Natural Remedies for Dry Mouth That Will Make You Feel So Much Better
Difficulty swallowing, cracked lips, bad breath, tasteless food—they are all symptoms of dry mouth. While there are some serious causes of dry mouth, the condition is often harmless. But that doesn’t make it less annoying. Here are some tips for how to relieve dry mouth at home.
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Lay off the cigarettes
Smoking doesn’t cause dry mouth, but it can make it worse. That’s because “smoking reduces the production of saliva,” says Matthew Messina, DDS, interim director of the Dental Oncology Clinic at The Ohio State University School of Dentistry in Columbus, OH, and spokesperson for the American Dental Association (ADA). What to do? Give up cigarettes! Until then, counter the effects of dry mouth by adding black currants to your diet. A study published in 2015 in the Journal of Medicinal Food found that eating black currants reduced smoking-associated risk on oral health by improving the flow of saliva. Whip up a batch of black currant muffins or make a black currant smoothie. Meanwhile, here are 23 ways to quit smoking for good.
Chew on it
For a simple–and tasty!–dry mouth treatment, try chewing sugar-free gum or sucking on sugar-free hard candies, suggests Dr. Messina. Both can help stimulate the flow of saliva, especially citrus, cinnamon, or mint-flavors. Careful, though: For some people, over-consumption of sugar-free products can cause rather, er, uncomfortable gastrointestinal side effects. These daily habits can help reduce bloating.
See you later, latte
Caffeinated drinks, like tea, coffee and soda, can cause your mouth to feel dry. Alcohol also dehydrates, so laying off cocktails may lead to some improvement in dry mouth symptoms. Also avoid sugary or acidic drinks, such as most fruit juices and tomato juice. In addition to being dehydrating, the acid can also be painful for dry mouth sufferers. Water, milk, or decaffeinated sugar-free drinks are best. These are signs you might be drinking too much coffee.
Keep it steamy
One of the more simple home remedies for dry mouth at night is to put a humidifier in your bedroom. The increased moisture in the room may help alleviate the dryness and make you feel better in the morning. Be sure to clean the humidifier and replace the water regularly to avoid the growth of mold.
“If you experience dry mouth, you’re not producing enough saliva,” says Dr. Messina. “Drinking water throughout the day can help keep your mouth moist.” Carry a bottle with you as you go about your day and leave it by your bed at night. Drinking water during meals is especially helpful, as it not only will keep you hydrated but it will also making chewing and swallowing easier. Added bonus: It will make the food you’re eating taste better. You can even add some water, broth or extra liquids (butter counts!) directly to foods to make them easier to chew and swallow. Here are tricks to drink more water all day long.
If you’re looking for a way to prevent dry mouth while sleeping, add mouthwash to your pre-bedtime routine. But be sure to look for the mouthwashes that are specially designed for dry mouth. These will contain xylitol, a sweet-tasting alcohol derived from some plant tissues. Examples of xylitol-containing mouthwashes include ACT Total Care Dry Mouth Rinse and Biotene Dry Mouth Oral Rinse, the first product to earn the ADA Seal of Acceptance for dry mouth. Don’t reach for ones with alcohol or peroxide though, as they can be drying.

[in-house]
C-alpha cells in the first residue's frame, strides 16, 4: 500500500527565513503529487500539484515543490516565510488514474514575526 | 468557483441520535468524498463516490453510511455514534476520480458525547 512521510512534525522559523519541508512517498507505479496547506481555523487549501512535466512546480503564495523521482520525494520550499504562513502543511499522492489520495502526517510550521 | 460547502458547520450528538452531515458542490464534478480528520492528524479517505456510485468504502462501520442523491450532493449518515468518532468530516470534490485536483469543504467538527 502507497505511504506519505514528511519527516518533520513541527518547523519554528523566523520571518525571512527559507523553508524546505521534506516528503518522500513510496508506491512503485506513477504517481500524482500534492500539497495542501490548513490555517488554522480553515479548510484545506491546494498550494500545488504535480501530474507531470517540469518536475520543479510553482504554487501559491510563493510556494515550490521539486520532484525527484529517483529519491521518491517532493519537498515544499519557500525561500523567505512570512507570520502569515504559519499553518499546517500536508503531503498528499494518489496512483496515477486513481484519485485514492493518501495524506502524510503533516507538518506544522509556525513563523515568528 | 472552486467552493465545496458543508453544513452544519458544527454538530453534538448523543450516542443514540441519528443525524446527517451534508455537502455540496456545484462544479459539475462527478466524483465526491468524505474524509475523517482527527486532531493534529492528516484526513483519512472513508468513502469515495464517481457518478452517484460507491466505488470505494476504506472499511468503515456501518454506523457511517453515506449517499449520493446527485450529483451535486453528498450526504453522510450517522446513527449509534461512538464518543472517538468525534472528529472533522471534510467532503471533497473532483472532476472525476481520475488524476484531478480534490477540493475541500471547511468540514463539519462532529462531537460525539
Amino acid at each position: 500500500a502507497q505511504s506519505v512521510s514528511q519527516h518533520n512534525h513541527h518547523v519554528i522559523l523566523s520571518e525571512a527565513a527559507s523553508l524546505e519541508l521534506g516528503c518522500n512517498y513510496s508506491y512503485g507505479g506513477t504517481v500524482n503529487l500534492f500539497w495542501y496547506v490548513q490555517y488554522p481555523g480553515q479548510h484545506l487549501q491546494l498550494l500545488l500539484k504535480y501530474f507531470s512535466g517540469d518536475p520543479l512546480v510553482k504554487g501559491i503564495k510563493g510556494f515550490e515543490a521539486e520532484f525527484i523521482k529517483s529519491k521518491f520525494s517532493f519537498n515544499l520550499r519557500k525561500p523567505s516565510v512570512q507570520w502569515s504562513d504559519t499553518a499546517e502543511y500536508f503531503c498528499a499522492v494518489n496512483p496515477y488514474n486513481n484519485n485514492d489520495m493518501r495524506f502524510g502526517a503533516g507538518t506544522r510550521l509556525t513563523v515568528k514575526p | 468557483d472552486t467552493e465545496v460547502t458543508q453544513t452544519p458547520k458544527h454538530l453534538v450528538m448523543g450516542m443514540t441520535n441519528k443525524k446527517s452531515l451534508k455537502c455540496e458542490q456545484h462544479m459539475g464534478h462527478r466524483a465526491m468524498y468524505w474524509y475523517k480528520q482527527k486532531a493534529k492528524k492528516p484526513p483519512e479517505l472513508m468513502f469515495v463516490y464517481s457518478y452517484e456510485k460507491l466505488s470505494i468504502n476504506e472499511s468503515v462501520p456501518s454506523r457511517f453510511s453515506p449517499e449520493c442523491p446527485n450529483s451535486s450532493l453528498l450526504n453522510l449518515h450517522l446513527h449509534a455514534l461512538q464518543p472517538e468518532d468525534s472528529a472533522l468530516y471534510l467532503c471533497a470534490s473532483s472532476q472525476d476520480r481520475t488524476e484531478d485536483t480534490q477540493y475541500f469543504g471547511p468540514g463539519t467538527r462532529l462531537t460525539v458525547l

Breathe through your nose
Train yourself to breathe through your nose, at least during the day when you have more control over it. Breathing through your mouth can dry out your mouth and nasal passages. If you are breathing through your mouth because of allergies or a cold, be sure to avoid antihistamines, which can make dry mouth worse because of their dehydrating properties. These are natural ways you can treat allergy symptoms.
Rethink your diet
Spicy or salty foods won’t necessarily make dry mouth worse, but they can cause pain in the mouth. Dry foods can also be tough to eat because of the lack of saliva in your mouth. “If you eat dry foods like crackers or potato chips, make sure you’re drinking water with them,” says Dr. Messina. If you’re experiencing pain or discomfort from these types of foods, stop eating them. Sticking to bland, moist foods at room temperature or cooler will be best for your mouth.
Gargling with a mixture of warm water and up to a teaspoon of salt can help trigger salivary glands to secrete saliva, which can help relieve dry mouth.
Spice things up
Cayenne pepper, in your food or even applied directly to your tongue, can help stimulate the salivary glands. Fennel seeds contain flavonoids, which may help in the production of saliva as well. You can chew on fennel seeds a few times a day, especially after meals, or grind them with fenugreek seeds and add ½ tablespoon of the mixture to water after every meal. Cardamom has also been shown to have some benefit for dry mouth by moistening the mouth and relieving bad breath. They can be chewed directly or ground, boiled and steeped, as in a tea.
- Matthew Messina, DDS, interim director of the Dental Oncology Clinic at The Ohio State University School of Dentistry in Columbus, OH, and spokesperson for the American Dental Association.
- Mayo Clinic, “Dry mouth treatment: Tips for controlling dry mouth”
- Journal of Medicinal Food, “Acute effects of black currant consumption on salivary flow rate and secretion rate of salivary immunoglobulin a in healthy smokers.”
- National Institute of Dental and Craniofacial Research, “Dry Mouth”
- Mayo Clinic, “Humidifiers: Air moisture eases skin, breathing symptoms”
- Top 10 Home Remedies, “Home Remedies for Dry Mouth”